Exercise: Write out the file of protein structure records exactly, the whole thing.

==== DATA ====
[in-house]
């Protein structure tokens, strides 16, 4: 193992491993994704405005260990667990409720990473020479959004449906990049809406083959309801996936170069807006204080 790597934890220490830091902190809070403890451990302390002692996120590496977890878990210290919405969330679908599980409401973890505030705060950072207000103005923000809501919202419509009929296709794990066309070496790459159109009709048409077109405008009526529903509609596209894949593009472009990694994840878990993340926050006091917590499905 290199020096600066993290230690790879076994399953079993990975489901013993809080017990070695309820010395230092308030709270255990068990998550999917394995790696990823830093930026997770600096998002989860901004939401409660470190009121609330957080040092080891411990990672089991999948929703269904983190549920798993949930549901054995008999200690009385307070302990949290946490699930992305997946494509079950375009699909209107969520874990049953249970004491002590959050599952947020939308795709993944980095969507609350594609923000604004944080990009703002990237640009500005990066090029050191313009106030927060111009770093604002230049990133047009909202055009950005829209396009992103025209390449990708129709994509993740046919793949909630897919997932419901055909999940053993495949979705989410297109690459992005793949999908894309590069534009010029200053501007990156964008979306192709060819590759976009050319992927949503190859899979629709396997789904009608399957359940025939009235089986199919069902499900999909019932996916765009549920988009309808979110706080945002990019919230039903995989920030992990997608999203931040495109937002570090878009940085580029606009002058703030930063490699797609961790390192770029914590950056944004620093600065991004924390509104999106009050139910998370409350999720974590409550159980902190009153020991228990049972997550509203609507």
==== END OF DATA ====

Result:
[in-house]
């Protein structure tokens, strides 16, 4: 193992491993994704405005260990667990409720990473020479959004449906990049809406083959309801996936170069807006204080 790597934890220490830091902190809070403890451990302390002692996120590496977890878990210290919405969330679908599980409401973890505030705060950072207000103005923000809501919202419509009929296709794990066309070496790459159109009709048409077109405008009526529903509609596209894949593009472009990694994840878990993340926050006091917590499905 290199020096600066993290230690790879076994399953079993990975489901013993809080017990070695309820010395230092308030709270255990068990998550999917394995790696990823830093930026997770600096998002989860901004939401409660470190009121609330957080040092080891411990990672089991999948929703269904983190549920798993949930549901054995008999200690009385307070302990949290946490699930992305997946494509079950375009699909209107969520874990049953249970004491002590959050599952947020939308795709993944980095969507609350594609923000604004944080990009703002990237640009500005990066090029050191313009106030927060111009770093604002230049990133047009909202055009950005829209396009992103025209390449990708129709994509993740046919793949909630897919997932419901055909999940053993495949979705989410297109690459992005793949999908894309590069534009010029200053501007990156964008979306192709060819590759976009050319992927949503190859899979629709396997789904009608399957359940025939009235089986199919069902499900999909019932996916765009549920988009309808979110706080945002990019919230039903995989920030992990997608999203931040495109937002570090878009940085580029606009002058703030930063490699797609961790390192770029914590950056944004620093600065991004924390509104999106009050139910998370409350999720974590409550159980902190009153020991228990049972997550509203609507």